the main difference between React and custom elements is the fact that in react properties/attributes are read-only for the component itself, whereas for the custom element the attributes can be set. Outside of the methods that receive the request to change them this should probably be avoided, as attributes of HTML elements do not tend to change from the inside. As an example, you probably would not expect that a div that you are using is magically changing their class name. Similarly, nobody will expect this from your element.

Our component looks like this now:

To fulfil the requirements of the non-jumping characters we will add styles as part of a template, and to make sure those styles will not be overwritten nor influence the other elements on the page, we will put them into a shadow dom. But first thing first.

Currently, the custom element is pretty flat. Creating the HTML and style elements in javascript requires quite a lot of writing and wiring, so having a template with all the elements can make our life easier and keep the code clean of presentational logic.

The template is created via the HTML template element. As we have the span now, we can create a second element, and see how the numbers no longer jump.

When we apply that to the dashboard and look at the console, we can see that the updates are much less

By now I have replaced all the elements by custom elements. The gallery, the clock and the reminder are independently in their shadow dom on the page.

custom elements in the dashboard

Using this “in real projects”

Getting started with web components is easy, but even in such a small project, some issues popped up. For instance, when I first moved the elements into the shadow dom, their styles would be “all weird”. The reason was, that the normalize.css stylesheet was no longer applied. This might as well become an issue for things like style libraries. A simple example of a company header component shows the issue. While the font is globally specified, it will not be applied to the header:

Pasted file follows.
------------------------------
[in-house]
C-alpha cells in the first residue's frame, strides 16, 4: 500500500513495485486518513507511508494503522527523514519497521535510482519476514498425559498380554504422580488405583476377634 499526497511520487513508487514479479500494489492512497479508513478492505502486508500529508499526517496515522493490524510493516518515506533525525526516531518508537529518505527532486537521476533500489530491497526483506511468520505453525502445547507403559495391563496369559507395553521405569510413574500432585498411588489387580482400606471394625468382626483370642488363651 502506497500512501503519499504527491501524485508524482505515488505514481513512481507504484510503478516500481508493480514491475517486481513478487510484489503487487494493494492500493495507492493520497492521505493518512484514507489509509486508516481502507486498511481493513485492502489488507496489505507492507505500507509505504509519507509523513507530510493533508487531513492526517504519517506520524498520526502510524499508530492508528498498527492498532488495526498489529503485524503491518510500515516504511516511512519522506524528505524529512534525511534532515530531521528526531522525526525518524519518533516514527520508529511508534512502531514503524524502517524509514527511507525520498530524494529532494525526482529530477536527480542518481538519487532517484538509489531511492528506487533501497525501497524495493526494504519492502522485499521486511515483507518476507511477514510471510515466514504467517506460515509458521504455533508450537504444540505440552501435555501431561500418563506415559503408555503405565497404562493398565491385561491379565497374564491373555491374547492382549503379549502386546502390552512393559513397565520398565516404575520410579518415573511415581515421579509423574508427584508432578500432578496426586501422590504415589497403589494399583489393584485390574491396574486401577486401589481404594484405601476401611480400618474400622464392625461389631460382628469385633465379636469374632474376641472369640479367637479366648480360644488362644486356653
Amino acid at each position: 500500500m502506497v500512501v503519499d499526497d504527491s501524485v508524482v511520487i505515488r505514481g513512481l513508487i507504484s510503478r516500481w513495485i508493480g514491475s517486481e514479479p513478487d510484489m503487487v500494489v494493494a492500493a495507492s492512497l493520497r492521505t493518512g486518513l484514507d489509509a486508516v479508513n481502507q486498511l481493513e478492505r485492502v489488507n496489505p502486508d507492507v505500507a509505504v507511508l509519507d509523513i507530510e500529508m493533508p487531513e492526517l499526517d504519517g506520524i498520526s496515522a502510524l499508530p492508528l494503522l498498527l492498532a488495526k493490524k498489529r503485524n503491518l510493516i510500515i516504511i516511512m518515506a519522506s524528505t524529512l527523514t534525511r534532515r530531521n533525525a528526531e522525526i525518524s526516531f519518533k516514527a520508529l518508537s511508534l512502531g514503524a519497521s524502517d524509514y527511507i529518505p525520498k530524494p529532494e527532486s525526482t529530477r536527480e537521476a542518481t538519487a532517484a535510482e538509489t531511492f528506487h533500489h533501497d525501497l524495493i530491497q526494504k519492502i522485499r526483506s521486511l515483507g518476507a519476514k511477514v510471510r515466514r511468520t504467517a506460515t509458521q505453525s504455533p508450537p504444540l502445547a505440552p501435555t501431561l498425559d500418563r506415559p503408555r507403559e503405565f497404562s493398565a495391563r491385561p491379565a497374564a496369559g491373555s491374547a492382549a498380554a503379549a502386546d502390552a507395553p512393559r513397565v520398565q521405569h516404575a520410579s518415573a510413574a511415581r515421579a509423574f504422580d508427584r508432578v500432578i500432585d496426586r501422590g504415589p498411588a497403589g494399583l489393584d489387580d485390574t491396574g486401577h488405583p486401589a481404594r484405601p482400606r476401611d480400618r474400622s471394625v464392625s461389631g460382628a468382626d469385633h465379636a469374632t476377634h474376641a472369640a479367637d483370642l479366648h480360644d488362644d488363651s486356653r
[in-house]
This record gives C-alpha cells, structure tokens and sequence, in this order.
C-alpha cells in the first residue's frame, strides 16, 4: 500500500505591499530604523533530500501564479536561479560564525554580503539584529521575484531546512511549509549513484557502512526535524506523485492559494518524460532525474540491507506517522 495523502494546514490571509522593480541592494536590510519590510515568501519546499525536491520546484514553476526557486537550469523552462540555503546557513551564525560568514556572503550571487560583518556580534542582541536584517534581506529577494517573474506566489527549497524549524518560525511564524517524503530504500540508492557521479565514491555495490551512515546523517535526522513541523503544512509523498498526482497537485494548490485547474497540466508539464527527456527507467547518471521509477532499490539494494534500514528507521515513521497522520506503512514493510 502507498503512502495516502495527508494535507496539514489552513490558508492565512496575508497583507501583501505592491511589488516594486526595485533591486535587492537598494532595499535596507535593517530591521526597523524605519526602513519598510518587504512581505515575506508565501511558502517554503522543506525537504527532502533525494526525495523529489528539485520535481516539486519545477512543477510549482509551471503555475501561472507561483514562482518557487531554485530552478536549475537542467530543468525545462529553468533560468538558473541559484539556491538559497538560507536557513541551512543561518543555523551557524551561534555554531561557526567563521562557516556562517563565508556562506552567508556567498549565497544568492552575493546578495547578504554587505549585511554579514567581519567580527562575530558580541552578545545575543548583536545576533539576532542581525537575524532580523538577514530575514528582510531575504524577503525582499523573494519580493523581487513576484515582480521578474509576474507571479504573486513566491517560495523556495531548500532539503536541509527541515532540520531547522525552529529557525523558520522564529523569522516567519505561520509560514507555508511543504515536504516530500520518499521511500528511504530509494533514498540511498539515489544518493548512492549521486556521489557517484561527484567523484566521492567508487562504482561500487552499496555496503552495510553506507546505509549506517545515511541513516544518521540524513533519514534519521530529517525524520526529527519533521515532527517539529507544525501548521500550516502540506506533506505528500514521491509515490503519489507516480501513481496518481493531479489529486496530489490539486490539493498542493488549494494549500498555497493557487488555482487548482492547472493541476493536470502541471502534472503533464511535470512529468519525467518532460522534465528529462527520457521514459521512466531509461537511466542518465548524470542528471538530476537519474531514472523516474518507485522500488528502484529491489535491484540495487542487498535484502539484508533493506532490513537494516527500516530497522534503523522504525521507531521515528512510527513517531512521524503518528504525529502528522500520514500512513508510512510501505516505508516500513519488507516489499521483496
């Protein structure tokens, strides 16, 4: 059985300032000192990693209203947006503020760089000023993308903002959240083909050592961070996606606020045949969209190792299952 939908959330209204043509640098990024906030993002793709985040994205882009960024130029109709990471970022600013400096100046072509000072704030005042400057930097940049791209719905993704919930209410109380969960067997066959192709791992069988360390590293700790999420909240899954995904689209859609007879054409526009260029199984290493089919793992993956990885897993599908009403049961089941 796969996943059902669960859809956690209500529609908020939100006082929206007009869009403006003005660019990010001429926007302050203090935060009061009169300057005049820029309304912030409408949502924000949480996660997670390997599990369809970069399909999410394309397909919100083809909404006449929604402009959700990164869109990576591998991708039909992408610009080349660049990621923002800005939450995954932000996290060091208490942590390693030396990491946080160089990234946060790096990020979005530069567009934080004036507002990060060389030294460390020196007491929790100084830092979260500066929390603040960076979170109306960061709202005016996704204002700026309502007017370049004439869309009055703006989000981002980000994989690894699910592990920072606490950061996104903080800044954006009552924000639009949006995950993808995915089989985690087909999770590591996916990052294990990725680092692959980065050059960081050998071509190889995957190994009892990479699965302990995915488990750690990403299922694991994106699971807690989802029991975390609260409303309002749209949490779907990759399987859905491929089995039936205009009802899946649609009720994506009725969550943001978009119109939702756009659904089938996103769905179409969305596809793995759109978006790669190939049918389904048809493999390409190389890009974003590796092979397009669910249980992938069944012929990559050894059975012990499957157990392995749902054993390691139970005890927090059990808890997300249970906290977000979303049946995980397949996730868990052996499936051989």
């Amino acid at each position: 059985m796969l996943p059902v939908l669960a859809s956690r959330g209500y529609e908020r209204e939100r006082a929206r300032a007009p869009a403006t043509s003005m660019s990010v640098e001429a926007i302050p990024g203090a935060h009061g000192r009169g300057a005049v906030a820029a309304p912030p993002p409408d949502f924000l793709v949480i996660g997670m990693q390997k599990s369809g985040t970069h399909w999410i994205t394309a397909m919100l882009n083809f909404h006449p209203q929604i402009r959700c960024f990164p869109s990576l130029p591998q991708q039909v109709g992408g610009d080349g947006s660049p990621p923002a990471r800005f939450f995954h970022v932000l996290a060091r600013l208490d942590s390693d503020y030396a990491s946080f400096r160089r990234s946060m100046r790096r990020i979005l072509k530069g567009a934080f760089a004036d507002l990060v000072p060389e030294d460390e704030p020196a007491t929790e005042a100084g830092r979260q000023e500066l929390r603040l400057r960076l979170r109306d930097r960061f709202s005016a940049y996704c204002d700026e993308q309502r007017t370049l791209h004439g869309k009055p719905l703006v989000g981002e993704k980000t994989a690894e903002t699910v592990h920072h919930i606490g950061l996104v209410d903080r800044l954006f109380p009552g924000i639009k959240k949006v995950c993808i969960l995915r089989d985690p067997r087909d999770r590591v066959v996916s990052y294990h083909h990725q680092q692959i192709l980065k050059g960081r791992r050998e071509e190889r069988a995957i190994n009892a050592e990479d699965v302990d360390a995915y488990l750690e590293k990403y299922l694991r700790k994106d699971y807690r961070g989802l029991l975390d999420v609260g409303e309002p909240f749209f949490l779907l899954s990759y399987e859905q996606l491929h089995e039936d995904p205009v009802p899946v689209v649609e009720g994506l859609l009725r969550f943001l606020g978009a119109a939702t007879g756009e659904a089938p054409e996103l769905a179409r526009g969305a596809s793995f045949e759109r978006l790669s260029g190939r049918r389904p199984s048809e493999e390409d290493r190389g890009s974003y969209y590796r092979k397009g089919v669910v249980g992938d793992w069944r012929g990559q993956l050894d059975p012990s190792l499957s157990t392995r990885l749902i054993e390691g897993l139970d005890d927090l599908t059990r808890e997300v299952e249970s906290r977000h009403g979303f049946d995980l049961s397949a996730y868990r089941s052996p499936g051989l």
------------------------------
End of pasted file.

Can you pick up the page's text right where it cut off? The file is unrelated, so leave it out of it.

One solution might be to always add a link to the global stylesheet in the header, as the stylesheet would be cached the hit wouldn’t be that bad. It does mean that other custom-elements cannot be easily styled if they don’t expose a way to inject styles.

The other thing that worries me is how easy it is for inexperienced developers to create a that might be unexpected, like changing the attribute value from inside the custom component. An example would be:

As this can be done, it will be done, as it provides an easy way to communicate to the outside world. Using the more controlled way of dispatching custom events, just like this:

But this is much less straight forward and for beginners, not the first thing to think about.

It is to hope though that these issues will be less visible when using web components from frameworks that have solved those issues, and in that case using them will add allow the web to become much more modular and improve the ability to share components.